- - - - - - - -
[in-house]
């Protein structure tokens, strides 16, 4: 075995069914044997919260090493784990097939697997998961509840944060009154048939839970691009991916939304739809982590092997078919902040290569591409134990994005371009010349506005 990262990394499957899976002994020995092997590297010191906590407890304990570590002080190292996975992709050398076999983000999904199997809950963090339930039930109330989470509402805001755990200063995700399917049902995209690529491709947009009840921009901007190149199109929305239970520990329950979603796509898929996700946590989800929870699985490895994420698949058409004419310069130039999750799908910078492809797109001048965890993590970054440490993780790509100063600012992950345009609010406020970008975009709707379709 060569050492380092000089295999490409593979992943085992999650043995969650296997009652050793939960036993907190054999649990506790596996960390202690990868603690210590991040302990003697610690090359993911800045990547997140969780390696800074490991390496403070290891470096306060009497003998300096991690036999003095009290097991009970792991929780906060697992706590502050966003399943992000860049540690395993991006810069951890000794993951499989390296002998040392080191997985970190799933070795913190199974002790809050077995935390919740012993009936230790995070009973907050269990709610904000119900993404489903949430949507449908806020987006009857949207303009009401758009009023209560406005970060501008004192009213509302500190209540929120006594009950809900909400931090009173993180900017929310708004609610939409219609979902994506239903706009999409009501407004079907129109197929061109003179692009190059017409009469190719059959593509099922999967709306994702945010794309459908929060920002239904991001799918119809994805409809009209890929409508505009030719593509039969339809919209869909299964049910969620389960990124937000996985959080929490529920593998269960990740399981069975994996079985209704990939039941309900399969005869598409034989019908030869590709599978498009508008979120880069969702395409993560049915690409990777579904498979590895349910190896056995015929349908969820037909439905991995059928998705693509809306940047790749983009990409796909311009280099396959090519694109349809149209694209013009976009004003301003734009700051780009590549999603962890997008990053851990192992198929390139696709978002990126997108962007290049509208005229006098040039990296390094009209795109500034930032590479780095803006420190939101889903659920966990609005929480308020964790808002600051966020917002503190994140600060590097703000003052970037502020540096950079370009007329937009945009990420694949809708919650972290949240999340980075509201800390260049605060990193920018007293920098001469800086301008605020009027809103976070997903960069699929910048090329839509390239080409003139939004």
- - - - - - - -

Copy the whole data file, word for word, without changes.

[in-house]
């Protein structure tokens, strides 16, 4: 075995069914044997919260090493784990097939697997998961509840944060009154048939839970691009991916939304739809982590092997078919902040290569591409134990994005371009010349506005 990262990394499957899976002994020995092997590297010191906590407890304990570590002080190292996975992709050398076999983000999904199997809950963090339930039930109330989470509402805001755990200063995700399917049902995209690529491709947009009840921009901007190149199109929305239970520990329950979603796509898929996700946590989800929870699985490895994420698949058409004419310069130039999750799908910078492809797109001048965890993590970054440490993780790509100063600012992950345009609010406020970008975009709707379709 060569050492380092000089295999490409593979992943085992999650043995969650296997009652050793939960036993907190054999649990506790596996960390202690990868603690210590991040302990003697610690090359993911800045990547997140969780390696800074490991390496403070290891470096306060009497003998300096991690036999003095009290097991009970792991929780906060697992706590502050966003399943992000860049540690395993991006810069951890000794993951499989390296002998040392080191997985970190799933070795913190199974002790809050077995935390919740012993009936230790995070009973907050269990709610904000119900993404489903949430949507449908806020987006009857949207303009009401758009009023209560406005970060501008004192009213509302500190209540929120006594009950809900909400931090009173993180900017929310708004609610939409219609979902994506239903706009999409009501407004079907129109197929061109003179692009190059017409009469190719059959593509099922999967709306994702945010794309459908929060920002239904991001799918119809994805409809009209890929409508505009030719593509039969339809919209869909299964049910969620389960990124937000996985959080929490529920593998269960990740399981069975994996079985209704990939039941309900399969005869598409034989019908030869590709599978498009508008979120880069969702395409993560049915690409990777579904498979590895349910190896056995015929349908969820037909439905991995059928998705693509809306940047790749983009990409796909311009280099396959090519694109349809149209694209013009976009004003301003734009700051780009590549999603962890997008990053851990192992198929390139696709978002990126997108962007290049509208005229006098040039990296390094009209795109500034930032590479780095803006420190939101889903659920966990609005929480308020964790808002600051966020917002503190994140600060590097703000003052970037502020540096950079370009007329937009945009990420694949809708919650972290949240999340980075509201800390260049605060990193920018007293920098001469800086301008605020009027809103976070997903960069699929910048090329839509390239080409003139939004």